Secondly, the new directors of the gallery were a big part of me leaving.  I was not accustomed to working with, or amongst, these type of people.  I remember feeling that my days had become a chess match and I had to be careful with how I played my moves.  This isn’t the sort of living I like, nor the sort of people I like to share my bubble with.  This was very clear to me.

Finally, Peter Lik.  You might have noticed that I didn’t mention him much.  That was no accident.

When Lik opened a gallery in La Jolla, he viewed my collection of La Jolla work that I had been working on for several years. My photograph of Windansea is another photograph that inspired his shooting the same location.

In Closing

It’s so bizarre for me to look back on all this and realize that Peter Lik’s work had an influence early on my photographic journey.  With that path becoming so objectionable, it’s not been something I’ve reveled in.  Yet, this period of time did teach me a lot both professionally and personally.  I learned the how-to’s and how-not-to’s to opening and running a gallery honorably, forming a sales strategy ethically, managing a staff respectably, among many other things.  I suppose I would not have learned much of what I did if it had all been peaches.  And, I suppose looking back on it all, I’m thankful it was a “landscape photographer” that came to town and influenced my path over another – my love and passion for my path, and my work, has been unscathed and burns bright.  There isn’t a day that passes that I’m not terribly thankful to be doing what I am doing, to earn the collectors that I have, and to be doing it my way, as respectably as I can.

 

* Value for the product:  I have no problem with artwork selling for high costs.  In fact, I am very happy and excited to see that photography has finally been accepted into the art world and we now see photographs fetching high amounts of money.  These are photographs proving to be very valuable.  2 of the 5 most expensive photographs ever sold were by Andreas Gursky, a living artist.  Last year, his Rhein II photograph sold in auction at Christie’s for 4.3 million making it the most expensive photograph ever sold.  It was an edition of 6.  Gursky’s 99 Cent II Diptychon, a two-part photograph, fetched 3.34 million a couple years earlier in a Sotheby’s auction.  It was an edition of 6.  Cindy Sherman, a living artist, is also on the Top 5 Most Expensive List for her Untitled #96, which sold at auction at Christie’s for 3.89 million.  It was an edition of 10.  I could continue to list photographs of value and there are going to be a couple common threads throughout the list – have you noticed what they might be?  They are sold in auction – not by the actual party.  They are small editions.  Scarcity fuels real value and the auction house brings a certain legitimacy to the sale.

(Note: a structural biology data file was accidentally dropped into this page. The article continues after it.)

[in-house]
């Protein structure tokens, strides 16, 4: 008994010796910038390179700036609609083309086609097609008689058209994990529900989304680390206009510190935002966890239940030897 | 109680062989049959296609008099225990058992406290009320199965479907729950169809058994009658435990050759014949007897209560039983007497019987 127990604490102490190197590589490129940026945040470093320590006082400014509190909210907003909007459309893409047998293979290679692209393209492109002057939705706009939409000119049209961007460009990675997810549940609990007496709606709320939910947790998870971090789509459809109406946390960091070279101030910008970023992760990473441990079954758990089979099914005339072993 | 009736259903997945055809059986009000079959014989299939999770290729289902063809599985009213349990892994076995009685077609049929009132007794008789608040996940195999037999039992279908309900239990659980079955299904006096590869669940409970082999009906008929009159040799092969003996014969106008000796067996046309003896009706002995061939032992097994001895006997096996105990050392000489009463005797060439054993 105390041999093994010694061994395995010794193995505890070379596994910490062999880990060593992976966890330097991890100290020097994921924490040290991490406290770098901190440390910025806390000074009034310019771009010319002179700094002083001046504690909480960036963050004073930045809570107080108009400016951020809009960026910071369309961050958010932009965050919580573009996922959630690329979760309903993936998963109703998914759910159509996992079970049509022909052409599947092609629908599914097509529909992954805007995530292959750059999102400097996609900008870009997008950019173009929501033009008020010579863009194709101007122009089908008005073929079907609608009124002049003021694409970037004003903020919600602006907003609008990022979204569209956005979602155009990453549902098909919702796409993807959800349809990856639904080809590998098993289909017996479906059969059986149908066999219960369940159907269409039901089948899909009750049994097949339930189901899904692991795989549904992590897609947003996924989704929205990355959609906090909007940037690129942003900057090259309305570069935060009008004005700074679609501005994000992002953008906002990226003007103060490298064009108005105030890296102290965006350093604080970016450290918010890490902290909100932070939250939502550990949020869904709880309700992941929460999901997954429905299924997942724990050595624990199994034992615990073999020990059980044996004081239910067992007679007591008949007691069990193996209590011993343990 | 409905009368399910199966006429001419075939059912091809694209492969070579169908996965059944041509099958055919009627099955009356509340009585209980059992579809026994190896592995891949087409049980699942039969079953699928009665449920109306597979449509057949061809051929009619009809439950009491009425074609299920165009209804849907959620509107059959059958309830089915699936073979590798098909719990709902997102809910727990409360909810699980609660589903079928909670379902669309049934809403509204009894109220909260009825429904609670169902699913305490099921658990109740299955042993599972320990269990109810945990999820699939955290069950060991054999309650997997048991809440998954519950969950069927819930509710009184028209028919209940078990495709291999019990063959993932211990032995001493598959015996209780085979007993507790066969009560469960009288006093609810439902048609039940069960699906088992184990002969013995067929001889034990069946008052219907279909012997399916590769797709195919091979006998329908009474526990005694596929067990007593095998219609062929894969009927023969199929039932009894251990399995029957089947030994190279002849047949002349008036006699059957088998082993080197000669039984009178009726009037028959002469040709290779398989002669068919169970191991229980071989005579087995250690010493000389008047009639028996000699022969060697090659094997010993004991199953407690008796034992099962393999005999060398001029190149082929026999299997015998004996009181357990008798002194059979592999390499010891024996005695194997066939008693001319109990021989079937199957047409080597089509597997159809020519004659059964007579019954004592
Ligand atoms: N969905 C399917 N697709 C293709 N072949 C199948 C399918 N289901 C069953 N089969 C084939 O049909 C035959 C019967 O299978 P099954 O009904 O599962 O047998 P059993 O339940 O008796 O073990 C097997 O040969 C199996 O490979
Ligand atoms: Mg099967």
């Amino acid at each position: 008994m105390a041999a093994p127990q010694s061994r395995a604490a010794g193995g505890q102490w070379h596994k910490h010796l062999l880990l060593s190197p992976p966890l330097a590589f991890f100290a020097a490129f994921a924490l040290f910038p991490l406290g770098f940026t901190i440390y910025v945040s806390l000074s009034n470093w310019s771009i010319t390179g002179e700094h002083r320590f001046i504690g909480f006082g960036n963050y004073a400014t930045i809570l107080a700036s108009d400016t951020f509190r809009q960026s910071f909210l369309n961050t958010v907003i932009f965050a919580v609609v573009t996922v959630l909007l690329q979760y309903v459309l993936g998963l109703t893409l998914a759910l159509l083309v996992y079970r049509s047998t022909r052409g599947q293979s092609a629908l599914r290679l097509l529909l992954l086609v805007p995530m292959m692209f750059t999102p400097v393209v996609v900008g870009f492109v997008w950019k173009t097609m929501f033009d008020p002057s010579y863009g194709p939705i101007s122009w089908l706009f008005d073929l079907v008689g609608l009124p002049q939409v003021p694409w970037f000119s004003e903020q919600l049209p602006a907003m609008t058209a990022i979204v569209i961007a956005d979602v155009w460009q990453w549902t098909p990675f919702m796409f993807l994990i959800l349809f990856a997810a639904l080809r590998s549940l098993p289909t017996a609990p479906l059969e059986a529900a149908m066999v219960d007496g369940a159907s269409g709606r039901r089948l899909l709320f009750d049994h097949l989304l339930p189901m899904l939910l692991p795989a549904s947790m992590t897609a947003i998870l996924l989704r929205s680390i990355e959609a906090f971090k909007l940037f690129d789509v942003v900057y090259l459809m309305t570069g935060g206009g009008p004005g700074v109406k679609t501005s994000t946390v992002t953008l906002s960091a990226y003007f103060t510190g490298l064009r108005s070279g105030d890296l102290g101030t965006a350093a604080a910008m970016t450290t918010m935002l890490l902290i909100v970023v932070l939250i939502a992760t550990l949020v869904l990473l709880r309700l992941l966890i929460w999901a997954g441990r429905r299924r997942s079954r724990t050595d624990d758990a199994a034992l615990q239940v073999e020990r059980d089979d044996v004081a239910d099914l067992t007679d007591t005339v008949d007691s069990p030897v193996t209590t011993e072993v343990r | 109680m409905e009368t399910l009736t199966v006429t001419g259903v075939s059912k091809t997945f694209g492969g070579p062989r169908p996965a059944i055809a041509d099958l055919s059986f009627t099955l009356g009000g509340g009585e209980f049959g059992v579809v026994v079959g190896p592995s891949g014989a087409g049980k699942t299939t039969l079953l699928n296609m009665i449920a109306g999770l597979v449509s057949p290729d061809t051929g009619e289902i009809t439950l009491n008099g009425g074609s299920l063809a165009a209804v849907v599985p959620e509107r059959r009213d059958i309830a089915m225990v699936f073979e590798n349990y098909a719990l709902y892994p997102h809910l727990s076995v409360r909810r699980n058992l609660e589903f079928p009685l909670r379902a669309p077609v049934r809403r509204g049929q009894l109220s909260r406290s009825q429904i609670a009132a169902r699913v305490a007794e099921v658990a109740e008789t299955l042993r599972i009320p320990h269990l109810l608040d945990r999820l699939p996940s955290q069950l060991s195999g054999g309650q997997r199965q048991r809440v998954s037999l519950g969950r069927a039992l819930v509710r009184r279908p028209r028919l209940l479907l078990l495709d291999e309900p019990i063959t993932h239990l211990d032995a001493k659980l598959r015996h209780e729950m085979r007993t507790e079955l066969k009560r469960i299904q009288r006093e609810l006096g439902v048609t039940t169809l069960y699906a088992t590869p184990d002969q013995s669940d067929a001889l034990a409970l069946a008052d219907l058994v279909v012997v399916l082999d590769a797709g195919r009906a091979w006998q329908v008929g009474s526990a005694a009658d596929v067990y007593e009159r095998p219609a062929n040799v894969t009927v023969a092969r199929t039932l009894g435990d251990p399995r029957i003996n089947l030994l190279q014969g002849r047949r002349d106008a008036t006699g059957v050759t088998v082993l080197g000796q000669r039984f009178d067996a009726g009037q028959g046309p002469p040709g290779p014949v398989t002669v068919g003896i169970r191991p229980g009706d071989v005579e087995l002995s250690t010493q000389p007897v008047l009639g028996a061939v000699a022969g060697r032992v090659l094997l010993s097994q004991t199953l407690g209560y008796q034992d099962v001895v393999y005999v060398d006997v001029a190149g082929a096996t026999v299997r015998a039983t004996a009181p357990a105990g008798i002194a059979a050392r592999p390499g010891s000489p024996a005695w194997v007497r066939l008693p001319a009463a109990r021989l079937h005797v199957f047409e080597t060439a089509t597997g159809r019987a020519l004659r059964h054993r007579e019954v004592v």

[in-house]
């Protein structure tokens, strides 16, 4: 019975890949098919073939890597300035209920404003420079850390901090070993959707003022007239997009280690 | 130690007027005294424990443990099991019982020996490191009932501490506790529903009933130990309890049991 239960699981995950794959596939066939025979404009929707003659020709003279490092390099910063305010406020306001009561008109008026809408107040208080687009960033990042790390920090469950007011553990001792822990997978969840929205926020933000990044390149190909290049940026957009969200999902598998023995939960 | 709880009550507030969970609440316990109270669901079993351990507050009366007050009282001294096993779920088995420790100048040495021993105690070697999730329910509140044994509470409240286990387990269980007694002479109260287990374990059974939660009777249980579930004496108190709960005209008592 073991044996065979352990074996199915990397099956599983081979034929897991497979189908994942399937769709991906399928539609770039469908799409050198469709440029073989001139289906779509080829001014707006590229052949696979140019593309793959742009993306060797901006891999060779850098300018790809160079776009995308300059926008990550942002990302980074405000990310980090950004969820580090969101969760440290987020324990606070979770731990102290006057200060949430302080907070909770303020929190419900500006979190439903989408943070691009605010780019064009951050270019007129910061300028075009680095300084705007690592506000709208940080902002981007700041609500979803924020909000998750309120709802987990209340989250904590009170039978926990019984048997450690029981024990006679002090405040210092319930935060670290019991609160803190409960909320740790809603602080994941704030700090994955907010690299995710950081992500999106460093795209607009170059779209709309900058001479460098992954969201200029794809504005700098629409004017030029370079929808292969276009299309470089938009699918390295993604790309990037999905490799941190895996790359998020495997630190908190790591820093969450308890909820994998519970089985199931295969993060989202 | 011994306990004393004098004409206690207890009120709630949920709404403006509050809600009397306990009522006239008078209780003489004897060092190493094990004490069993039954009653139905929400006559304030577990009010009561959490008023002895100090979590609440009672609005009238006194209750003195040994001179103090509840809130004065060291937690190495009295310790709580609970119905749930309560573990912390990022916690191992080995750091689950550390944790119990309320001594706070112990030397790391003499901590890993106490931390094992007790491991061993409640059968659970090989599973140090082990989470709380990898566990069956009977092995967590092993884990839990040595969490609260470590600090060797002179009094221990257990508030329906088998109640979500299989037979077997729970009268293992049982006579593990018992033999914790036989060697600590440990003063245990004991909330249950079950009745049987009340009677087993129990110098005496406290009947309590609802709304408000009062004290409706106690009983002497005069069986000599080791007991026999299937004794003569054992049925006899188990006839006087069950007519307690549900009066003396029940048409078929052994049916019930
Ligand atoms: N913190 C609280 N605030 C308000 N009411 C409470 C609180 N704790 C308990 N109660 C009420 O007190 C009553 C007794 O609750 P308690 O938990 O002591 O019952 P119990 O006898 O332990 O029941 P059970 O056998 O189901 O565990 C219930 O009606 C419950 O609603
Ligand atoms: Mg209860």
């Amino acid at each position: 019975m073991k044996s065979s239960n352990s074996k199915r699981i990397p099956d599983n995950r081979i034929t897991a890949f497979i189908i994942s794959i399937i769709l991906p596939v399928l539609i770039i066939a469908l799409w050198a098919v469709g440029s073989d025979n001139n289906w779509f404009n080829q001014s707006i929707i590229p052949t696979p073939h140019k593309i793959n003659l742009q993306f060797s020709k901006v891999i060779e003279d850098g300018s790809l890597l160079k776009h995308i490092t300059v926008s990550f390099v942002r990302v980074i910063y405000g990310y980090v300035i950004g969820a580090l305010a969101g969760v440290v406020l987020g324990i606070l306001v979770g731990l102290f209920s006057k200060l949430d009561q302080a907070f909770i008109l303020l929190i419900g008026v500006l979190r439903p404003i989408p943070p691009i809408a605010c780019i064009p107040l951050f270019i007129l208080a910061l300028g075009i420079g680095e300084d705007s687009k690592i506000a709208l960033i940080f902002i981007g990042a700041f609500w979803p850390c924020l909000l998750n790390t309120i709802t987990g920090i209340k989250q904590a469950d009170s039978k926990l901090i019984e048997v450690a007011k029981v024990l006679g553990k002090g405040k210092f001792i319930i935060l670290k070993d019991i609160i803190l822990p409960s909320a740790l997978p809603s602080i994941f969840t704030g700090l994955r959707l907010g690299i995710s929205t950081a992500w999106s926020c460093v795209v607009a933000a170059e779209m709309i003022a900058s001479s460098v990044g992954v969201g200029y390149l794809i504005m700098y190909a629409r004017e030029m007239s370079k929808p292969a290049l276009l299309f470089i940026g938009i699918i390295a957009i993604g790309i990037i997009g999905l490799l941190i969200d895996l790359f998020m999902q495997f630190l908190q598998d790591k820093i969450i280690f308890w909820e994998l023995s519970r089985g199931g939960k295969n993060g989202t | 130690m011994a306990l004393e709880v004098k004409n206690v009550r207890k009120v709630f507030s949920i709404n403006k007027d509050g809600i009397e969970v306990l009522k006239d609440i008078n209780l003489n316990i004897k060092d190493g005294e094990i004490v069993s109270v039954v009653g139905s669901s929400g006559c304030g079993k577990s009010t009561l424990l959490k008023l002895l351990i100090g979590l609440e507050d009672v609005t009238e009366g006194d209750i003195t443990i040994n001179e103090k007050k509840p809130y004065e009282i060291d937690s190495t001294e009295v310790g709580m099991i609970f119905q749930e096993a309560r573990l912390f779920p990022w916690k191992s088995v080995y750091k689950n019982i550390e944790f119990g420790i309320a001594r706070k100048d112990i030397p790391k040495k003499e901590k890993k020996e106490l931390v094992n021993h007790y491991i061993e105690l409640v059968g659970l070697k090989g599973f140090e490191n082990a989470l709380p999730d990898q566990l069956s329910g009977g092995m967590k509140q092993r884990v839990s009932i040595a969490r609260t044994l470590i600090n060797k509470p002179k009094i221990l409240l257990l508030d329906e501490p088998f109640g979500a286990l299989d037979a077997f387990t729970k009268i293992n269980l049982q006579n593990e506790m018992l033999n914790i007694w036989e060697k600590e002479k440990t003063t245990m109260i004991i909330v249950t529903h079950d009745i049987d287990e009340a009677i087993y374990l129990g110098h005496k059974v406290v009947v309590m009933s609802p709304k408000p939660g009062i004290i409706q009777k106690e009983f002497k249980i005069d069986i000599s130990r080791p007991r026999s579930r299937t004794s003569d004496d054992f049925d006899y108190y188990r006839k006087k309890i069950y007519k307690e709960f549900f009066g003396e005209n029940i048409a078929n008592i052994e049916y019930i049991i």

(More thoughts added on this HERE)

SCRIPPS PIER OF LA JOLLA

SUN STAR PIER, La Jolla, California, August 2009

Within days of moving to La Jolla at the beginning of 2005, I discovered this local landmark – the Scripps Pier, and immediately was drawn to it photographically.  I didn’t have any previous connection to piers or other of man’s constructions along the water’s edge, but that would change living in La Jolla, and in large part because of this pier.  I returned every sunset for nearly 3 weeks to get my first successful image of this pier – Time.  That particular photograph really started a new direction for my photography and made my work more personal.  It would be fair to say that that image marked the beginning of working on my own aesthetic and creating my own images, as opposed to looking at others and trying to replicate.  I imagine that most photographers and artists go through similar stages – it begins with trying to make the work you look up to and respect, and once you feel capable and have learned the techniques involved and the process, then you can begin to find your own aesthetic and create a new style that is more unique.  This photograph, Time, and the process of making it, being patient and returning every night before everything was right, had much to do with directing me to a new and more personal path as an artist.

Prior to this time, once I had a successful image of a location, I would generally not return to shoot it further.  Why mess with a good thing?  That too changed in La Jolla, and again, in large part because of this pier.  After several months, I had began to learn much about this tunnel-view composition and what I was drawn to about it.  It hung in the front of the gallery that I spent much time in and I had the opportunity to speak with the public about the photo in length.  This furthered my feelings and understanding of the piece.  A desire to shoot it again arose and within a year, after many visits, I had made a second successful image, Fog.